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July’s inflation numbers point to a huge Social Security benefit increase in 2023

August 10, 2022, 8:09 PM UTC
Small girl with mother and grandmother resting in a park, taking photographs.
Social Security benefits could get a big boost in 2023 to keep pace with inflation.
Halfpoint Images/Getty Images

Though inflation dropped in July compared to previous months, seniors could still see the highest cost-of-living adjustment (COLA) since 1981.

Inflation increased by 8.5% in July, according to the Labor Department. If it keeps increasing at that rate, the COLA will be 9.6% next year, estimates the Senior Citizens League. That’s about $159 more per month, on average. The last time the COLA was that big was in 1981, when it hit 11.2%.

The Social Security COLA is based on the Consumer Price Index for Urban Wage Earners and Clerical Workers (CPI-W) for July, August, and September, so there are still two months’ worth of data to take into consideration. But if inflation spikes again, the COLA could surpass 10%, the Senior Citizens League estimates. The actual adjustment will be announced by the Social Security Administration in mid-October.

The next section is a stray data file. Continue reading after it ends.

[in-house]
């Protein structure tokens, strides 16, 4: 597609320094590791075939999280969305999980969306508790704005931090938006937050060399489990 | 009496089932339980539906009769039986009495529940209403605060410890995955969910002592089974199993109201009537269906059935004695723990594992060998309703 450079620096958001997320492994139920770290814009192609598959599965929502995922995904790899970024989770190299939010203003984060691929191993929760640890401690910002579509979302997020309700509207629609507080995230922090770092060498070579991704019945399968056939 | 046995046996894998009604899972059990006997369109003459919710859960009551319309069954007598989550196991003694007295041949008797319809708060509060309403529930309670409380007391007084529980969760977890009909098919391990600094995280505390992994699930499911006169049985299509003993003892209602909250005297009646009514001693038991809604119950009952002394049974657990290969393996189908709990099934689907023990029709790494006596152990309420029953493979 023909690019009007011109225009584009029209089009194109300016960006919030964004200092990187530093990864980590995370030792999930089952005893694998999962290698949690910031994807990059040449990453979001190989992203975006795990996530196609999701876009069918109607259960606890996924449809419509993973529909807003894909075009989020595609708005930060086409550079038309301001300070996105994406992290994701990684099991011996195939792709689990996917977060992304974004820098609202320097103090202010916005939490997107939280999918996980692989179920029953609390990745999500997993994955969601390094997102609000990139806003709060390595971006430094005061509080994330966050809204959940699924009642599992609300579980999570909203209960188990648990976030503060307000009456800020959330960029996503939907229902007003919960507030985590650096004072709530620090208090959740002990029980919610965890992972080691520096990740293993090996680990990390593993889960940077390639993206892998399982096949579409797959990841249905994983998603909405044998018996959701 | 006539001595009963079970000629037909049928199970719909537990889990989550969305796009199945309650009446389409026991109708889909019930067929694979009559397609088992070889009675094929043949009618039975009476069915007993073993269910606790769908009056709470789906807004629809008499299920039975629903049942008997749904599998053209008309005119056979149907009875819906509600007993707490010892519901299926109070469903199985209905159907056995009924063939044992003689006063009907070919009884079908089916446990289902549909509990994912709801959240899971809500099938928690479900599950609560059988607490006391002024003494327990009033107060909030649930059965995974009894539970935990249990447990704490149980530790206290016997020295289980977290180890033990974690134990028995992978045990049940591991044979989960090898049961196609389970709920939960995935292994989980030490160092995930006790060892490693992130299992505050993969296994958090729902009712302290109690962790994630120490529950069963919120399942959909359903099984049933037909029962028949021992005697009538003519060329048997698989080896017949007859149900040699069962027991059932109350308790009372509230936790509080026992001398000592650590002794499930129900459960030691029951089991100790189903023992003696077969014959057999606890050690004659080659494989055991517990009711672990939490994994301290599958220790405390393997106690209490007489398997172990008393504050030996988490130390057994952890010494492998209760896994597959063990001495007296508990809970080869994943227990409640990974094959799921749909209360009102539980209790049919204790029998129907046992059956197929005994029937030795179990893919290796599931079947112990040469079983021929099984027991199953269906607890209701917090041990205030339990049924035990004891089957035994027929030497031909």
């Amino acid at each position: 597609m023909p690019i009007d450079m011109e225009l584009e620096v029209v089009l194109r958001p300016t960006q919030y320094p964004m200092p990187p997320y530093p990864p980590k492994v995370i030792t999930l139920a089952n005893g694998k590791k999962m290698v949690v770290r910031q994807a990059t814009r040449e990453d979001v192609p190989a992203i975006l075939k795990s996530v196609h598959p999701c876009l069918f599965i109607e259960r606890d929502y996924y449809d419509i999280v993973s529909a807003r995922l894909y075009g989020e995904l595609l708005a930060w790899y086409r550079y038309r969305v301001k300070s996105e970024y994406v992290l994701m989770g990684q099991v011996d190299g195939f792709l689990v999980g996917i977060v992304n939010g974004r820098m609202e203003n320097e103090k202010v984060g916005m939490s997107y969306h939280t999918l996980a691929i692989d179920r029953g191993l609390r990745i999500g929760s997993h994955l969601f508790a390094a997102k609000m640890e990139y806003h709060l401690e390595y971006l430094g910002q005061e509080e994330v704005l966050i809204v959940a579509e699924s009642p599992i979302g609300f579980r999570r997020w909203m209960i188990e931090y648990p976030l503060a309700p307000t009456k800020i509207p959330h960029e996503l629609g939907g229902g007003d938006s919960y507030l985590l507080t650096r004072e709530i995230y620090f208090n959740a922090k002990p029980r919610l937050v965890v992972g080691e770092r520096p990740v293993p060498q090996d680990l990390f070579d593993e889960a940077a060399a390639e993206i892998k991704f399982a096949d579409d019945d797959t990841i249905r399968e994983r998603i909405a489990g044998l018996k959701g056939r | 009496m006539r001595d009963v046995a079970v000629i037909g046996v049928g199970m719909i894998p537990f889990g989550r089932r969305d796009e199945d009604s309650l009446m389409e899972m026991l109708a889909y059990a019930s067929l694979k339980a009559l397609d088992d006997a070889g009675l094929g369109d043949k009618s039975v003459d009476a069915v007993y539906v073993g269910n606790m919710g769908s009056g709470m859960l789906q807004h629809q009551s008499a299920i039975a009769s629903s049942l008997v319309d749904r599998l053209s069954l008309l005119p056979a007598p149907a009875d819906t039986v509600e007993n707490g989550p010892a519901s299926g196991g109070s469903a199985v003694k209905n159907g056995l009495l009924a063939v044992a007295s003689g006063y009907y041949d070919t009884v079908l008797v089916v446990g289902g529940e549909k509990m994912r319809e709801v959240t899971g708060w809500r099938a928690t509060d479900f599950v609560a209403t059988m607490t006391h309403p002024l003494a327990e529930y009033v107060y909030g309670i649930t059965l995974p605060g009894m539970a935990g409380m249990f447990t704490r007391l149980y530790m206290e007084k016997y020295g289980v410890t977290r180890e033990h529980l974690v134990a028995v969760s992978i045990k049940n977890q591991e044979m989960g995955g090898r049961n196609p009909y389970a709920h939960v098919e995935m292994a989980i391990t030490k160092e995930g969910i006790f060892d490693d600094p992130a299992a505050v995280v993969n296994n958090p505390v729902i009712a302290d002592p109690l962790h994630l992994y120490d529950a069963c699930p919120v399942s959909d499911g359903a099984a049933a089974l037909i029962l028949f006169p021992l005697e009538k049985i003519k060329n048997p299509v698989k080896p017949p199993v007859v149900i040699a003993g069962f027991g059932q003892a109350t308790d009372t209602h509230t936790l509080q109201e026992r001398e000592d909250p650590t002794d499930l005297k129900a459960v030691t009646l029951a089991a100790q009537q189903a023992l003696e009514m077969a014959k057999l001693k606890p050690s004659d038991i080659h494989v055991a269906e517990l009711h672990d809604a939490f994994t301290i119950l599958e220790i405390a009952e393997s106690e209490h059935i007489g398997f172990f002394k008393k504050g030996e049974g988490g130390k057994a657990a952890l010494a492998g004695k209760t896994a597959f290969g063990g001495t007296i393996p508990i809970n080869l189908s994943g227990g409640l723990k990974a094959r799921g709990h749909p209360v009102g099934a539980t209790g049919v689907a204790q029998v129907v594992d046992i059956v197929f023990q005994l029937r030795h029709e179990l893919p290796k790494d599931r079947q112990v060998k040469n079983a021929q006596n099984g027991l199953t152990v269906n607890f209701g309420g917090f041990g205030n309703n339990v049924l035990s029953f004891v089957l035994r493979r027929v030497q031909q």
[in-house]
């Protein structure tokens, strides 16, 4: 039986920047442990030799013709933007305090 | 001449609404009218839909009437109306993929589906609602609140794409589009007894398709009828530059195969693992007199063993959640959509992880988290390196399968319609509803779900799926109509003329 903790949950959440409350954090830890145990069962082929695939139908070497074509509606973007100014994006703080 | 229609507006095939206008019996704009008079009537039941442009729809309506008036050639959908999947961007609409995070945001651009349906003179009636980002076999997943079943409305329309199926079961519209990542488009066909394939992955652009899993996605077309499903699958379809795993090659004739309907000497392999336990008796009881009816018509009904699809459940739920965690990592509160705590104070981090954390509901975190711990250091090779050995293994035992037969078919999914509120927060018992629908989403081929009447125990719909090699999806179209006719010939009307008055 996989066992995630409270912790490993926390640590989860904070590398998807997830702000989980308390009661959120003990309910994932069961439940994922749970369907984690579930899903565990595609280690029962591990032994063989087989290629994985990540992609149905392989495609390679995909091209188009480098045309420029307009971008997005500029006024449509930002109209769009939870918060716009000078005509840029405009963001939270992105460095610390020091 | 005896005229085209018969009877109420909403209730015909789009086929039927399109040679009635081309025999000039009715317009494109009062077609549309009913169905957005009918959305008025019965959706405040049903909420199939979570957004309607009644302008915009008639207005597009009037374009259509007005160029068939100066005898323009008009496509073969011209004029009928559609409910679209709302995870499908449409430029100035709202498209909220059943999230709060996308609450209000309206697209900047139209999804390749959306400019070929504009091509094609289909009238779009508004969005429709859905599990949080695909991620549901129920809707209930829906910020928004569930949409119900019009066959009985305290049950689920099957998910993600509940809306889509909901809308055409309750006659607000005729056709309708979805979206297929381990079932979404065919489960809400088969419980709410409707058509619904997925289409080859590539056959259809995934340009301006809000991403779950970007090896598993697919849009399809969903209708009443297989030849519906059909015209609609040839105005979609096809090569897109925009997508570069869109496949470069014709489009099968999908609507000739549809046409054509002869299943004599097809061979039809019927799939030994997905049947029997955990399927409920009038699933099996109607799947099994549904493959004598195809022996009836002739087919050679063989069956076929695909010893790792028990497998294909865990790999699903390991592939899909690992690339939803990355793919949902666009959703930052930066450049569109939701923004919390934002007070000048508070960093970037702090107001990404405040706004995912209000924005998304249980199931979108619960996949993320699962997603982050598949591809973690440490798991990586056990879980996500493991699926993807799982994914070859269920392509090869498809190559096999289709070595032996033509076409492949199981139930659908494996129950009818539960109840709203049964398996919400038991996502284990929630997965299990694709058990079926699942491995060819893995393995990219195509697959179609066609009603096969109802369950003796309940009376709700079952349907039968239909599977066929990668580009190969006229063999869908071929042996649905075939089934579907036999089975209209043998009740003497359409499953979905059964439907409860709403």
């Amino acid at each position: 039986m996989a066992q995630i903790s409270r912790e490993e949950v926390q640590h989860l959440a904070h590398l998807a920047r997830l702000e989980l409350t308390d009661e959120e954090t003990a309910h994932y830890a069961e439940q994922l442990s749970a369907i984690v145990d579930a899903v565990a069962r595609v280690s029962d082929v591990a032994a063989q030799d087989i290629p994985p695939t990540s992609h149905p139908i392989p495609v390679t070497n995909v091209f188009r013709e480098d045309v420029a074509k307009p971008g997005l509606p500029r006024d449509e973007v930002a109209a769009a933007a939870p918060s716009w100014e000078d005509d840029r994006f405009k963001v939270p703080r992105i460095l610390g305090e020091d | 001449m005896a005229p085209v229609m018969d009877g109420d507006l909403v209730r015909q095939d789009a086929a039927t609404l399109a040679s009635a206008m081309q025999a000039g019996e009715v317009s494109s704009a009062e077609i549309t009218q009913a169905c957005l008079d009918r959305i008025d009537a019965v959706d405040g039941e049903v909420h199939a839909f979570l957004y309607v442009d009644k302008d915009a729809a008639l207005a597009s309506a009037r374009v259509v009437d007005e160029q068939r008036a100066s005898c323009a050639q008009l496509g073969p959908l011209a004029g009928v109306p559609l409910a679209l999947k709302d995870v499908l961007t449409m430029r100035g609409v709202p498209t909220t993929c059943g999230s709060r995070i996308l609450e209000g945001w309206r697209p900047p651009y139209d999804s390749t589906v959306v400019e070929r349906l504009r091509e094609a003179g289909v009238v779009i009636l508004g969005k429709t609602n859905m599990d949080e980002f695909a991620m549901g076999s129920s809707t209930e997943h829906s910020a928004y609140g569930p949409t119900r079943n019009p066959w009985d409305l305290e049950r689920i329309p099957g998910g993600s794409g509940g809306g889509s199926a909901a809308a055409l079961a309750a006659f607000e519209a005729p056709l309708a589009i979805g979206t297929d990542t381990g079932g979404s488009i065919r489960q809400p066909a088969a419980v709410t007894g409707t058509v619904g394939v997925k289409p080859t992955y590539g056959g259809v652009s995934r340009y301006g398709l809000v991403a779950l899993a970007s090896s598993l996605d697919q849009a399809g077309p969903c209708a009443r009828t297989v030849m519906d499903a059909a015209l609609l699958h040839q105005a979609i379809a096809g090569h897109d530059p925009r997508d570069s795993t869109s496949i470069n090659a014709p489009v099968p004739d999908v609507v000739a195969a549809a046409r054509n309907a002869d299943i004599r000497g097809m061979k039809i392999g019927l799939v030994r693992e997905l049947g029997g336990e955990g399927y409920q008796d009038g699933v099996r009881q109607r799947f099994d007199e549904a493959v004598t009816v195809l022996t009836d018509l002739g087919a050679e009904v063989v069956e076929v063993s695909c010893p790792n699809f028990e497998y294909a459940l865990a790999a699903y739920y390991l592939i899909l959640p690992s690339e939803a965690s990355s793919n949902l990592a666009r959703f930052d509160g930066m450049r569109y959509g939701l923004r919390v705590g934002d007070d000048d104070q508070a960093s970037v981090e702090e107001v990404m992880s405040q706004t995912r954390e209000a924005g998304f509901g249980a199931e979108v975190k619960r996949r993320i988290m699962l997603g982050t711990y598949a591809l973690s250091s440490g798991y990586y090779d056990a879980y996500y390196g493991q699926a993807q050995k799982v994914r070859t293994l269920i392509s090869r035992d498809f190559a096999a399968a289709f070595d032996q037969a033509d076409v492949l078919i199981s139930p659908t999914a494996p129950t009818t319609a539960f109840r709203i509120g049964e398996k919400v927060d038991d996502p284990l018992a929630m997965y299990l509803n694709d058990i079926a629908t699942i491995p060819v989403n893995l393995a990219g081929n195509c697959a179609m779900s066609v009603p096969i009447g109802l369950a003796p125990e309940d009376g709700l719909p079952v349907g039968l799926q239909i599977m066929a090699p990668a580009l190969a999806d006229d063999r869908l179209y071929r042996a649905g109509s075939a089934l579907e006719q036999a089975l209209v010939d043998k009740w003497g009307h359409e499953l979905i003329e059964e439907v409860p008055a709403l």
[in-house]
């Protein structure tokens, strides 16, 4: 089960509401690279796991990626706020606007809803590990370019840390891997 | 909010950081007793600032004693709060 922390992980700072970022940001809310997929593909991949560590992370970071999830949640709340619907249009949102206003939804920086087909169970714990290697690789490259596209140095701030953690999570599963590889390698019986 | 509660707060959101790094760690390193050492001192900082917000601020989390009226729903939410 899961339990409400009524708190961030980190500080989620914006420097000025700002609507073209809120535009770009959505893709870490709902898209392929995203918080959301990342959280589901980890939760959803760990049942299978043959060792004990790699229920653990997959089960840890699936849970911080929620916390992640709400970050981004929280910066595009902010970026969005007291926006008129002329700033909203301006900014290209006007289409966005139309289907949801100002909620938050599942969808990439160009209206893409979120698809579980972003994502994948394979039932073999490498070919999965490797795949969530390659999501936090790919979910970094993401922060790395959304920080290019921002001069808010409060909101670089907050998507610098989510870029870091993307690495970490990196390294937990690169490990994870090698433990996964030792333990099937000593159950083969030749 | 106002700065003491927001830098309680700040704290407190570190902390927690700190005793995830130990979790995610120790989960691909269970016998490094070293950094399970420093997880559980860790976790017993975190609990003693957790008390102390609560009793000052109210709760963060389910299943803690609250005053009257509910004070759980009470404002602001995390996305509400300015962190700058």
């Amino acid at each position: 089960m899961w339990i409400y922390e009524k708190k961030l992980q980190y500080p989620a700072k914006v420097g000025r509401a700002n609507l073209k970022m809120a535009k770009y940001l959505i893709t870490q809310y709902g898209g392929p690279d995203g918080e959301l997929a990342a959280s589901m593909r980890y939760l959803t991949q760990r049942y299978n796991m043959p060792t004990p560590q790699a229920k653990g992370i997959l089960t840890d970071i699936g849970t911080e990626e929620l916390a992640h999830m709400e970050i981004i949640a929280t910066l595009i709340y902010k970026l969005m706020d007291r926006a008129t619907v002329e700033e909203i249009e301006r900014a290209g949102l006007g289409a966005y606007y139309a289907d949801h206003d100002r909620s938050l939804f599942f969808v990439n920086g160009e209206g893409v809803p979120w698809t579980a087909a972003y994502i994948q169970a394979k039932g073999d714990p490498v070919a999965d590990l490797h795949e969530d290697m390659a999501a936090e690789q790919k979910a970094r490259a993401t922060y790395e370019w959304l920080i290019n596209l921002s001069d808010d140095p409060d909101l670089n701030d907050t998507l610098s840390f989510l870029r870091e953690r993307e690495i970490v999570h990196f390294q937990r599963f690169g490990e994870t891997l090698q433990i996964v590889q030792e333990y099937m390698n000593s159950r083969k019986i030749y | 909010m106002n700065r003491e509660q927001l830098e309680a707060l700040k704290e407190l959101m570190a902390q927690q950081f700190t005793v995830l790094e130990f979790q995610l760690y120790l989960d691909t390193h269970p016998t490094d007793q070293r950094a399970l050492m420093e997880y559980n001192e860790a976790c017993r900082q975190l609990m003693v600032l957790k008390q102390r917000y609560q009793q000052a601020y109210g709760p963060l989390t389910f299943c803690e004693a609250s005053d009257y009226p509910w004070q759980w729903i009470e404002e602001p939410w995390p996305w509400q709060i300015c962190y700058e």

“A high COLA will be eagerly anticipated to address an ongoing shortfall in benefits that Social Security beneficiaries are experiencing in 2022 as inflation runs higher than their 5.9% COLA” for 2022, says Mary Johnson, Social Security and Medicare policy analyst at the Senior Citizens League. The organization estimates that the current average monthly benefit is short about $58 to keep pace with the cost of living.

Inflation can be particularly painful for those living on fixed incomes, including many seniors who rely on monthly Social Security checks to pay for their living expenses.

Johnson also noted that the Inflation Reduction Act, recently passed by the Senate, will also help seniors cope with rising prices thanks to its provisions to negotiate drug prices and cap out-of-pocket prescription spending for Medicare beneficiaries at $2,000 annually. In 2019, Medicare beneficiaries were spending more than $3,875 out of pocket for prescription drugs, on average.

“This legislation cuts almost $300 billion worth of high drug prices in 10 years,” says Johnson. “That  represents savings for taxpayers.”

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